}
}
}

GenericConverter

When you require a sophisticated Converter implementation, consider the Generic Converter interface.With a more flexible but less strongly typed signature, a Generic Converter supports converting between multiple source and target types.In addition, a GenericConverter makes available source and target field context you can use when implementing your conversion logic. Such context allows a type conversion to be driven by a field annotation, or generic information declared on a field signature.

package org.springframework.core.convert.converter;
public interface GenericConverter {
public Set<ConvertiblePair> getConvertibleTypes();
Object convert(Object source,TypeDescriptor sourceType,
TypeDescriptor targetType);
}

To implement a Generic Converter, have get Convertible Types() return the supported source->target type pairs. Then implement convert(Object, Type Descriptor, Type Descriptor) to implement your conversion logic.The source Type Descriptor provides access to the source field holding the value being converted.

The target Type Descriptor provides access to the target field where the converted value will be set.A good example of a GenericConverter is a converter that converts between a Java Array and a Collection.Such an ArrayToCollectionConverter introspects the field that declares the target Collection type to resolve the Collection's element type. This allows each element in the source array to be converted to the Collection element type before the Collection is set on the target field.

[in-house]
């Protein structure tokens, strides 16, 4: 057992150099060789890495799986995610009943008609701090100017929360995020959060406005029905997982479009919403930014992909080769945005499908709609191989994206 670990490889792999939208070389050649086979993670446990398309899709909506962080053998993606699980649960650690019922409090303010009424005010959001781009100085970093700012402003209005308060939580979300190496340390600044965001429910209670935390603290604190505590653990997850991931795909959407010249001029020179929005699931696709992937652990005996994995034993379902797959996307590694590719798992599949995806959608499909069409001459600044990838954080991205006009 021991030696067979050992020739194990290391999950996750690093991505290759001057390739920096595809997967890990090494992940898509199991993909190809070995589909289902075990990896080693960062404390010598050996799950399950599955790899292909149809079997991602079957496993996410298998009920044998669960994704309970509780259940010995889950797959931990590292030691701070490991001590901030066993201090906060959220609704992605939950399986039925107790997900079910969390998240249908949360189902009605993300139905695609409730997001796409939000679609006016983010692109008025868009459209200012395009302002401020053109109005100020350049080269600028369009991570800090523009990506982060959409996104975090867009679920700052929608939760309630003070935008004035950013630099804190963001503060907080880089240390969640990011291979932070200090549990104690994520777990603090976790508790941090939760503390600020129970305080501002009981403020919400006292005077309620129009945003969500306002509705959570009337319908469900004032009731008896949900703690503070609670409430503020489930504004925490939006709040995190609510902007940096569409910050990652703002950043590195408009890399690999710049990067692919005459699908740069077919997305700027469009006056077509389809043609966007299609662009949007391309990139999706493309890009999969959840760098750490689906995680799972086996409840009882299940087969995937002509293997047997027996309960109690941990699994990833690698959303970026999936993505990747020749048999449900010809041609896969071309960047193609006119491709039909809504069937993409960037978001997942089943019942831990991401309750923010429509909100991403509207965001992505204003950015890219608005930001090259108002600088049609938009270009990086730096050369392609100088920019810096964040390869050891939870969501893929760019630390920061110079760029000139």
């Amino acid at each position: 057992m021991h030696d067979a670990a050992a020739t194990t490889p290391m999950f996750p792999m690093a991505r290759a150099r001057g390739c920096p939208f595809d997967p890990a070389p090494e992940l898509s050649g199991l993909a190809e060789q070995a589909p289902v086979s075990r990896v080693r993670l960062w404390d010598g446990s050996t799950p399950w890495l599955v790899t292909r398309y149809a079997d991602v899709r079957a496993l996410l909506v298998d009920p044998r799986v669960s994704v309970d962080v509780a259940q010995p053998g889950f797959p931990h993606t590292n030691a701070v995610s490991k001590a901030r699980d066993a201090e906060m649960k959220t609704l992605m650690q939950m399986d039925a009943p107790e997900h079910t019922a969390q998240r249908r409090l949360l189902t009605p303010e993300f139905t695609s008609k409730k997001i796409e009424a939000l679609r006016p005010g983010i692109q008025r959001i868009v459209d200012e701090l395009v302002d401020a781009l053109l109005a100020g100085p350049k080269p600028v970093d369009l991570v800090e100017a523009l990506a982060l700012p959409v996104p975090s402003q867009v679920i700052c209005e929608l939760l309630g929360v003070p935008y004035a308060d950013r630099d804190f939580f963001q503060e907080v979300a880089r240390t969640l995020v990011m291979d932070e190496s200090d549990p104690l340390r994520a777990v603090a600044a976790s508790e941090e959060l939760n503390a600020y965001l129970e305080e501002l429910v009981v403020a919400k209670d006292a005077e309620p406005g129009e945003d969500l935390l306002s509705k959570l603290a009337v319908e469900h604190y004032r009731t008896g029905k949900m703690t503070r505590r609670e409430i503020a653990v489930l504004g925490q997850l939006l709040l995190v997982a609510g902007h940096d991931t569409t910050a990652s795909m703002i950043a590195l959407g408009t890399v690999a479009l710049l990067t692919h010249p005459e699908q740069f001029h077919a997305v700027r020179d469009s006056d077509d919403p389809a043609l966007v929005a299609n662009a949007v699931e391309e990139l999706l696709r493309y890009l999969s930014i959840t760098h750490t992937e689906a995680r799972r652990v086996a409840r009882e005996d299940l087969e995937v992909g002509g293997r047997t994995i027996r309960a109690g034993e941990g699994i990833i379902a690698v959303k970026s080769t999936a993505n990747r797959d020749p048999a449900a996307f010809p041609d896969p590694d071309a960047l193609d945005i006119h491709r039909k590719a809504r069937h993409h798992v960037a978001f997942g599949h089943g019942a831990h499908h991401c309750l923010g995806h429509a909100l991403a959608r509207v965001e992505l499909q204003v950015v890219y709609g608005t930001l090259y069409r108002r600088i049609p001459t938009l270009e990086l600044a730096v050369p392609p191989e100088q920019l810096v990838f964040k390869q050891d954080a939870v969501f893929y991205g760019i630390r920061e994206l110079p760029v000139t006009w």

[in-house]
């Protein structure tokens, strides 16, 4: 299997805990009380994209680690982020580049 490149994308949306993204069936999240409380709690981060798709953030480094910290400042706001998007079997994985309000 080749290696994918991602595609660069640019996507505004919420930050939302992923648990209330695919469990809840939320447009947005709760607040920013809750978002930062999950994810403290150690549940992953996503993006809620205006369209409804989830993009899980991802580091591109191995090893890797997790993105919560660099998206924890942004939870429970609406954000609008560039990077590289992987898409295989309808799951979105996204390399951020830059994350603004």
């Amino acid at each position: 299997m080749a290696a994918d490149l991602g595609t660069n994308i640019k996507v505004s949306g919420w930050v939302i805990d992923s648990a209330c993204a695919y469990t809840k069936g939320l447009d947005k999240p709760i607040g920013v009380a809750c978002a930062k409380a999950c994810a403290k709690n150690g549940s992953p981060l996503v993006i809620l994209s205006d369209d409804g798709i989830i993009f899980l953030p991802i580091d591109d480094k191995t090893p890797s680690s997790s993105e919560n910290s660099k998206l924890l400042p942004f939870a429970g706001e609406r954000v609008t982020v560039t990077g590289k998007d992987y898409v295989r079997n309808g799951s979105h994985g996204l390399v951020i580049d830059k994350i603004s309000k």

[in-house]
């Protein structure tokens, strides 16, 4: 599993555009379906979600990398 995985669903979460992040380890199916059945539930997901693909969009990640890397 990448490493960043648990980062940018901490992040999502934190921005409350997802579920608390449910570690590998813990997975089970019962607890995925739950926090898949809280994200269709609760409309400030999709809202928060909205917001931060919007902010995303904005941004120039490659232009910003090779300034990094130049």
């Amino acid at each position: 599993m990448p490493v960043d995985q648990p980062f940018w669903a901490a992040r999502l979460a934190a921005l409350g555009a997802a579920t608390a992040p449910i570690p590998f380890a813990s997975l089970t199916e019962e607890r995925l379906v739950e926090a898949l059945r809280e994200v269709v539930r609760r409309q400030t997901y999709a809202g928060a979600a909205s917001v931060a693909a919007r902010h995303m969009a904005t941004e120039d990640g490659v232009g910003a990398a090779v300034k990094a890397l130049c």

ConditionalGenericConverter

Sometimes you only want a Converter to execute if a specific condition holds true. For example, you might only want to execute a Converter if a specific annotation is present on the target field. Or you might only want to execute a Converter if a specific method, such as static valueOf method, is defined on the target class. Conditional Generic Converter is an sub interface of Generic Converter that allows you to define such custom matching criteria:

public interface ConditionalGenericConverter extends GenericConverter {
boolean matches(TypeDescriptor sourceType, TypeDescriptor targetType);
}

A good example of a Conditional Generic Converter is an Entity Converter that converts between an persistent entity identifier and an entity reference. Such a Entity Converter might only match if the target entity type declares a static finder method e.g. find Account (Long). You would perform such a finder method check in the implementation of matches(TypeDescriptor, TypeDescriptor).

ConversionService API

The Conversion Service defines a unified API for executing type conversion logic at runtime. Converters are often executed behind this facade interface: